TRENTON — State officials approved borrowing nearly $4.3 billion to balance the state budget Wednesday, allowing the Murphy administration to make up for revenues lost due to the coronavirus pandemic and forecast a year-end fund balance of $2.5 billion.

The borrowing, allowed during an emergency through a clause in the state constitution, includes $3.672 billion in principal and a $600 million premium. The general obligation bonds are being sold through the private market, not a temporary program that was established by the Federal Reserve in response to COVID-19 disruptions of the financial markets.

The state will make interest-only payments in 2021 and 2022. Analysts at Fitch Ratings say it will then face annual debt service payments on the bonds of just over $500 million a year for 10 years.

The maximum amount the state was reduced by $398 million because the state’s revenue forecast has improved since September.

State Sen. Declan O’Scanlon, R-Monmouth, said the state has been repeatedly too pessimistic about its revenue outlook during the pandemic and should have waited longer to see how tax collections unfold.

“You don’t want to go borrowing money that you demonstrably don’t need, certainly not right at this point,” O’Scanlon said. “We’ve made the case continuously that you shouldn’t be borrowing money to add it to your surplus.”

O’Scanlon noted that the Treasury Department had initially indicated it would sell at least some of the debt to the Federal Reserve so it could be repaid more quickly if revenues exceed expectations or the state receives another round of federal aid. The terms of the borrowing don’t allow early repayment.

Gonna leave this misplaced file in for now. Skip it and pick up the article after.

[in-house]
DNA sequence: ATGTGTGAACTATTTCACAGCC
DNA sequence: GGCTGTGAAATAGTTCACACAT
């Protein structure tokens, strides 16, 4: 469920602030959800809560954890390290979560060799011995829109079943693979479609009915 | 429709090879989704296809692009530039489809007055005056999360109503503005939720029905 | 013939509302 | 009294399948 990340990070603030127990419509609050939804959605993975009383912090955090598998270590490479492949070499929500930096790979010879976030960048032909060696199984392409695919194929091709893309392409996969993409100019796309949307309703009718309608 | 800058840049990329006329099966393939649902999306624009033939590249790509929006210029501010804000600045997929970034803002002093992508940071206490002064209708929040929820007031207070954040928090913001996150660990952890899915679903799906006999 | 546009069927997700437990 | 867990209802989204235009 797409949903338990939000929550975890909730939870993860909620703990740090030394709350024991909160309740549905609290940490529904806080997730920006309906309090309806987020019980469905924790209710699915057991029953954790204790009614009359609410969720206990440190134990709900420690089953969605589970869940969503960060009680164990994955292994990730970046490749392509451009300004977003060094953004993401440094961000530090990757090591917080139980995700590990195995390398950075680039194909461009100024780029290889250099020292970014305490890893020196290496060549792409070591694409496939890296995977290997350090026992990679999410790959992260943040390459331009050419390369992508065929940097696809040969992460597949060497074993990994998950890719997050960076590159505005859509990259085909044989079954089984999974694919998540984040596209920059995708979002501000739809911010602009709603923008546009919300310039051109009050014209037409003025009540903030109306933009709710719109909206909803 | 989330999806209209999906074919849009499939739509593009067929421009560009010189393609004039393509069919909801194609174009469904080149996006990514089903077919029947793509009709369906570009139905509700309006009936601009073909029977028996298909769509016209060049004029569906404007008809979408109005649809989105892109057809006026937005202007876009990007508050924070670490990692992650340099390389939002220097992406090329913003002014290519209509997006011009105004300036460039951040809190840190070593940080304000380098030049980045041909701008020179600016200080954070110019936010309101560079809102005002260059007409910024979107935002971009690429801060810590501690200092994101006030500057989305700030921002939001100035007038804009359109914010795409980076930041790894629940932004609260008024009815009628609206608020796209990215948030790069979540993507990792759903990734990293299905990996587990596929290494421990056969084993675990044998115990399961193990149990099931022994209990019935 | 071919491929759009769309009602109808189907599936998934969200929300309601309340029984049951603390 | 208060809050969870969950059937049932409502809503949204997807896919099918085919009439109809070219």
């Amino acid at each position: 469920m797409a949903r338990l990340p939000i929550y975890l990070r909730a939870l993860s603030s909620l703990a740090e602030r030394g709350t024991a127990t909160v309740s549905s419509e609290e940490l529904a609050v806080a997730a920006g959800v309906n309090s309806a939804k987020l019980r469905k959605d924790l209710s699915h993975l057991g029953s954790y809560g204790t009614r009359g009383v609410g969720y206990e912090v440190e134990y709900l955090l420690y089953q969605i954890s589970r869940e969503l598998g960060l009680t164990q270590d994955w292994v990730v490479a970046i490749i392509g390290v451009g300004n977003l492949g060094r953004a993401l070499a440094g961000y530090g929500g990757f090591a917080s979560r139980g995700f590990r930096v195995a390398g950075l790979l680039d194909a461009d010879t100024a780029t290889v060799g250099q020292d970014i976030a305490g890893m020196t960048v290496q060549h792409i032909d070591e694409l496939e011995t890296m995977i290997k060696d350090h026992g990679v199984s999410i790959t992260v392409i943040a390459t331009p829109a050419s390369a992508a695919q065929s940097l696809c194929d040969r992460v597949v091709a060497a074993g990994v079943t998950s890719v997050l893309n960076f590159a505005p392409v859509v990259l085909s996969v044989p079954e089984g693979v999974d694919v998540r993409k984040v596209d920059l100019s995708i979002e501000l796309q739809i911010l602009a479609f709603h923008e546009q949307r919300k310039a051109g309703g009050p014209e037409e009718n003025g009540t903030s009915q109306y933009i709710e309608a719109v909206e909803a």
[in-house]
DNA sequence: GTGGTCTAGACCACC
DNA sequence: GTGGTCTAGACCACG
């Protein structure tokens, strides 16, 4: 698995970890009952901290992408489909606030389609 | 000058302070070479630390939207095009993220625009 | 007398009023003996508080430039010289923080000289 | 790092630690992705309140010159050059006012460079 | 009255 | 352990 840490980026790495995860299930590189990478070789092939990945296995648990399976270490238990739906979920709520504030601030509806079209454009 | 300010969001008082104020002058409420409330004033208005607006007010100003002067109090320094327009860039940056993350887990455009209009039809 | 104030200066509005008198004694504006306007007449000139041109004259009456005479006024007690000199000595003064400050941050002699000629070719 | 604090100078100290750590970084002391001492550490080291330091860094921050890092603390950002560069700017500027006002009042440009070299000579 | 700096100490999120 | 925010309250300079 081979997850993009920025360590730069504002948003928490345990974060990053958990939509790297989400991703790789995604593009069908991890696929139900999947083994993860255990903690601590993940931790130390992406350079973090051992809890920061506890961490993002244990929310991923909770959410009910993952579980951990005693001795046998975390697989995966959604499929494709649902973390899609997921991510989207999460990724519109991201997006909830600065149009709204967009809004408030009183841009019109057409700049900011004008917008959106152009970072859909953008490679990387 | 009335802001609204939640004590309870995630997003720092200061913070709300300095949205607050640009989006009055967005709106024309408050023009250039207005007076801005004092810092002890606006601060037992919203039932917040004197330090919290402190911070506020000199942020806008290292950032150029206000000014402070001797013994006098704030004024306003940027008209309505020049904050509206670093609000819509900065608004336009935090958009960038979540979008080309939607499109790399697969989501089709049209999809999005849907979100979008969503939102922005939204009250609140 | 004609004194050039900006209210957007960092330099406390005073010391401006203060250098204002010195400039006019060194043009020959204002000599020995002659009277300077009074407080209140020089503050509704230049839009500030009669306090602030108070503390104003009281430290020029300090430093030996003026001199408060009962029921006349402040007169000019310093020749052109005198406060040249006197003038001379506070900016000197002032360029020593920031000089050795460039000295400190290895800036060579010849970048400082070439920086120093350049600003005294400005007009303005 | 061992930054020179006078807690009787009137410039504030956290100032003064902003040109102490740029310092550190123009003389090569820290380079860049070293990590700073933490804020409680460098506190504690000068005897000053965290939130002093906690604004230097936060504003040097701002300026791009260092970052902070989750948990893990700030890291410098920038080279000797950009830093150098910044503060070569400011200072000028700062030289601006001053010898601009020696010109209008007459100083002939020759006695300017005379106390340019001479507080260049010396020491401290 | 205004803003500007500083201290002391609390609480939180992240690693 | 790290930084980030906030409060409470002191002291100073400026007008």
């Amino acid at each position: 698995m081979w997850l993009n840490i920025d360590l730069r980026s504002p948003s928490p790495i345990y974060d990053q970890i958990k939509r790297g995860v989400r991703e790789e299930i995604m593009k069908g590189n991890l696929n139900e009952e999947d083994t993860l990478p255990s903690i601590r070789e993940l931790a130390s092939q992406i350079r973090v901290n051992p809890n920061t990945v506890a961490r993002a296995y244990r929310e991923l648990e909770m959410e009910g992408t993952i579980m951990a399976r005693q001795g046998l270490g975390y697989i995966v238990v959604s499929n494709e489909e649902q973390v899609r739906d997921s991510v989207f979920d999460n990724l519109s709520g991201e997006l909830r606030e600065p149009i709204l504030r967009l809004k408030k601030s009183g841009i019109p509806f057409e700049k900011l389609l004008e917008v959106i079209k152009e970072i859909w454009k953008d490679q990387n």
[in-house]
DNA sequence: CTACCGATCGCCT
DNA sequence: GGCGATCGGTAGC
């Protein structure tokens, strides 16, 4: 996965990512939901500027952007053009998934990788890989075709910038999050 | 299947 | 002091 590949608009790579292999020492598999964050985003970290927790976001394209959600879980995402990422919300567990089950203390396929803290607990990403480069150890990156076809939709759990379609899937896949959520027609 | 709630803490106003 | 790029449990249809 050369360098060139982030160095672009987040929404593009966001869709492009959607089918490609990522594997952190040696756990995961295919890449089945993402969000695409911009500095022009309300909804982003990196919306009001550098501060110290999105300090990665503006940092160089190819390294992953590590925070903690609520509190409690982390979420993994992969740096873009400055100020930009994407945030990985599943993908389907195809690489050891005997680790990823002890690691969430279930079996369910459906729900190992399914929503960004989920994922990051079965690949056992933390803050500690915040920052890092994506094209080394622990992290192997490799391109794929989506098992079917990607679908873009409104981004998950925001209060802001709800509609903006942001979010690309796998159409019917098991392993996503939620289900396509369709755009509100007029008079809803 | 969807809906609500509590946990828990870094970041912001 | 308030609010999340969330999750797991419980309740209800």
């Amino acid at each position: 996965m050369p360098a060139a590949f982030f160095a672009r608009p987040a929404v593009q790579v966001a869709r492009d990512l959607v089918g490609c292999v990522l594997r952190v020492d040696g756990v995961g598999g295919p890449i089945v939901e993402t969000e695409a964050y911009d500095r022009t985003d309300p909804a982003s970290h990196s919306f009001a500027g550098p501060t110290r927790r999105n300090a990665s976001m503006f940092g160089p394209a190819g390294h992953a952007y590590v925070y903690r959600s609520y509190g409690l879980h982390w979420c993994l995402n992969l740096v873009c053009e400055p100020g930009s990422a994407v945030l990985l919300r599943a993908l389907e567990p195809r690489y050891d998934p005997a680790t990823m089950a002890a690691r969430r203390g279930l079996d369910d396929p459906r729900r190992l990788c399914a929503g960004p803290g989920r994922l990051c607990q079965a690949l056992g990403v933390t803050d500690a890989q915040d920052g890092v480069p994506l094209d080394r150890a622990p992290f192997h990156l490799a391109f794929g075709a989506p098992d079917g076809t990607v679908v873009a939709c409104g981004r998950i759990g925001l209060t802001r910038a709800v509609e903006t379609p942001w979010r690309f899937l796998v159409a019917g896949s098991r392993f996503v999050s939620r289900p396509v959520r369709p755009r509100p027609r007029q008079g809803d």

“By failing to tighten our belts, by failing to get our fiscal house in order and use the pandemic to help spur us on to do that, we send a really bad message to the markets,” O’Scanlon said. “We’ve already seen a credit downgrade as a result of sending that bad message.”

“It’s bad fiscal policy, and it worries me,” he said. “It’s the wrong policy at the wrong time for the wrong reason.”

The state had priced the bonds Tuesday, even though the transaction couldn’t be officially approved until Wednesday by the state, because of the amount of interest from lenders.

“We are extremely pleased with today’s outcome,” said State Treasurer Elizabeth Maher Muoio. “We believe the significant oversubscription we witnessed and the favorable interest rate we received is a sign that investors have faith in New Jersey’s fiscal outlook.”

The total interest cost on the borrowing will be 1.94%, Treasury Department officials said.

Amanda Del Bene, a managing director for Raymond James & Associates, said at a New Jersey State League of Municipalities conference session about government finances that there has been strong investor demand for municipal bonds in New Jersey.

“The state went out yesterday with their G.O. COVID-19 emergency bonds, it was $3.8 billion, and they received investor demand we’re hearing for $38 billion,” Del Bene said. “The demand was incredible.”

Matthew Jessup, an attorney with McManimon Scotland & Baumann, said it is noteworthy that the borrowing was 10-times oversubscribed.

“From my perspective that’s staggering, only in the sense that it’s just telling of how much demand is there. And I mean, look, the state credit is not pristine, right? Trying to say it nicely,” Jessup said. “And I know there have been challenges in getting certain state deals done in the somewhat recent past.”

Del Bene said that after the 2017 federal tax law changes that eliminated many other federal tax exemptions, investors have found an outlet through tax-exempt municipal bonds.

“There’s a lot of money that’s looking to get invested, but it’s worth noting that these are general obligation bonds of the state. And the state generally issues very few general obligation bonds. Most of their debt is done on a subject to appropriation basis, so it’s less secure than the GO of the state,” Del Bene said.

“So this is sort of what we would call a museum piece in terms of the fact that you’re able to get GO debt,” she said. “It’s rated one notch above what their subject to appropriation debt is. And I think that 90% of their debt is subject to appropriation. So I do think it’s a factor of investors being able to diversify their New Jersey holdings while still holding state paper. I think that that’s a big part of it.”

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